Do Clinicians Need Training to Get Along?

February 26, 2020

The case of Josie King, a toddler who died of dehydration while being treated for burns at Johns Hopkins Hospital in Baltimore 20 years ago, became a catalyst for the patient safety movement.

It also shaped the career of Cheryl Connors, DNP, RN, NEA-BC, who was then a young nurse just starting her career. Nurses had tried to raise the alarm about Josie's rapidly changing condition, but physicians dismissed their concerns, Connors says. She is now a patient safety specialist with the Johns Hopkins Armstrong Institute for Patient Safety and Quality, where she helps medical and nursing students acquire the skills needed to speak up, without hesitation, on behalf of their patients.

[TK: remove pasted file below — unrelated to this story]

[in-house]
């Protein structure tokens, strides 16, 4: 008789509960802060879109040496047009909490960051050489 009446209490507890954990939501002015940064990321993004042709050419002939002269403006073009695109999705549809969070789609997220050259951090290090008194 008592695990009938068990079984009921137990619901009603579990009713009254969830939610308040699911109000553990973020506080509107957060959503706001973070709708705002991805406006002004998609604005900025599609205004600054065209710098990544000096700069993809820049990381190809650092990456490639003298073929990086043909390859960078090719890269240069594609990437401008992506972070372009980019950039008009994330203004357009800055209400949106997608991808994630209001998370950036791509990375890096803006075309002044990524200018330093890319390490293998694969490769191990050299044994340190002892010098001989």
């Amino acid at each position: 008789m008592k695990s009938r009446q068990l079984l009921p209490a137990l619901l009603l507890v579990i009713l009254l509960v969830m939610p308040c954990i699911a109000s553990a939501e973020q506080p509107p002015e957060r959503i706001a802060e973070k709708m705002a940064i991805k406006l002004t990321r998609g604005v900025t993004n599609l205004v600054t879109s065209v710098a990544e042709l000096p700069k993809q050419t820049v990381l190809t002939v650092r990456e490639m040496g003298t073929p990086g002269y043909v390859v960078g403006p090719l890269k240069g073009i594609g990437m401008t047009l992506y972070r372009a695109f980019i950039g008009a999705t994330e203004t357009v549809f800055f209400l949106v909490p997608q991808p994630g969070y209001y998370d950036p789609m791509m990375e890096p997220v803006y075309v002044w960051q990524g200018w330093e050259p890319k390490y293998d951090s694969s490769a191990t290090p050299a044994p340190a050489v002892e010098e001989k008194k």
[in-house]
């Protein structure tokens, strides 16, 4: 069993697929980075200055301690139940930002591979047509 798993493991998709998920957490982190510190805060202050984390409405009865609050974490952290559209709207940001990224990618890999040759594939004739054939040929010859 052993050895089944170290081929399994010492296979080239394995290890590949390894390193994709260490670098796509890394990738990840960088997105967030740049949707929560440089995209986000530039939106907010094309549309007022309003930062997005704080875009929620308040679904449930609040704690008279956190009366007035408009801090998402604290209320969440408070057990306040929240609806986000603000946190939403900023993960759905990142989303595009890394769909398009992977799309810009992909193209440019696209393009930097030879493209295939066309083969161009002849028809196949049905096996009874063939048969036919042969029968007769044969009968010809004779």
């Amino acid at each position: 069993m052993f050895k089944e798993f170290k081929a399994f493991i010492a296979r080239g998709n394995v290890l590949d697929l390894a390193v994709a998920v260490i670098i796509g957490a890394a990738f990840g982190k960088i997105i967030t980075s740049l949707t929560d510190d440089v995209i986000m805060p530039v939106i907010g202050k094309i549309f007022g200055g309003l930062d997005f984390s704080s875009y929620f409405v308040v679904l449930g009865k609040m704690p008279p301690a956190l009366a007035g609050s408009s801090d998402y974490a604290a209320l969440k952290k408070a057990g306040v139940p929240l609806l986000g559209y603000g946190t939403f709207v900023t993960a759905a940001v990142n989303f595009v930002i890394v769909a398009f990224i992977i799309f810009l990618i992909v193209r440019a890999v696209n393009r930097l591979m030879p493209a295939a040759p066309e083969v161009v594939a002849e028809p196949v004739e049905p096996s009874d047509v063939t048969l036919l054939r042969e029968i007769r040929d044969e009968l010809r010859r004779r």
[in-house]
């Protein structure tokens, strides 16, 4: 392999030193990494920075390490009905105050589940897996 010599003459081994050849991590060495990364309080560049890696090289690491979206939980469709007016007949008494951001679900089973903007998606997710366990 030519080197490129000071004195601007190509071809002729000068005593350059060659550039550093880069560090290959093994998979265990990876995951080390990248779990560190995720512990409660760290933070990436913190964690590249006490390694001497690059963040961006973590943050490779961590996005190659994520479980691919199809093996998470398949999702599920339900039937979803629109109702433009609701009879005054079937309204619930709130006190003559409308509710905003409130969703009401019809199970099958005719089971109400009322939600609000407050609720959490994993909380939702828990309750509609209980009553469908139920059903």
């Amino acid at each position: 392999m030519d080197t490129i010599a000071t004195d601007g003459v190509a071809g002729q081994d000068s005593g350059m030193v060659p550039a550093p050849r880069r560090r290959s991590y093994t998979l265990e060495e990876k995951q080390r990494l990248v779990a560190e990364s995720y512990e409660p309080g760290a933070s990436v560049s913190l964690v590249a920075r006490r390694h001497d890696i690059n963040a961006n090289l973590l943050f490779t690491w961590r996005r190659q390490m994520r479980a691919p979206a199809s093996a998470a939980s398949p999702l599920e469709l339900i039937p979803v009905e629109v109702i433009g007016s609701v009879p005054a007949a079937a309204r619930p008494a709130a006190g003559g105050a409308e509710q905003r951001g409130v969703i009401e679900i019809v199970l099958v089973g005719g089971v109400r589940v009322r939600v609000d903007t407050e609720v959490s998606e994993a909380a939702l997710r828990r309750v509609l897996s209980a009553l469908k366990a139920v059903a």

Similar interprofessional education (IPE) programs were part of the required curriculum at 143 medical schools in 2017–2018, and national nursing organizations promote them in nursing education as well.

"It needs to be done early; it needs to be done regularly," Michael Wilkes, MD, MPH, PhD, an internist and professor at the University of California, Davis, said of collaboration and conflict management training. "And it can't be confined to just the classroom. The students need to be in environments where people are working together."

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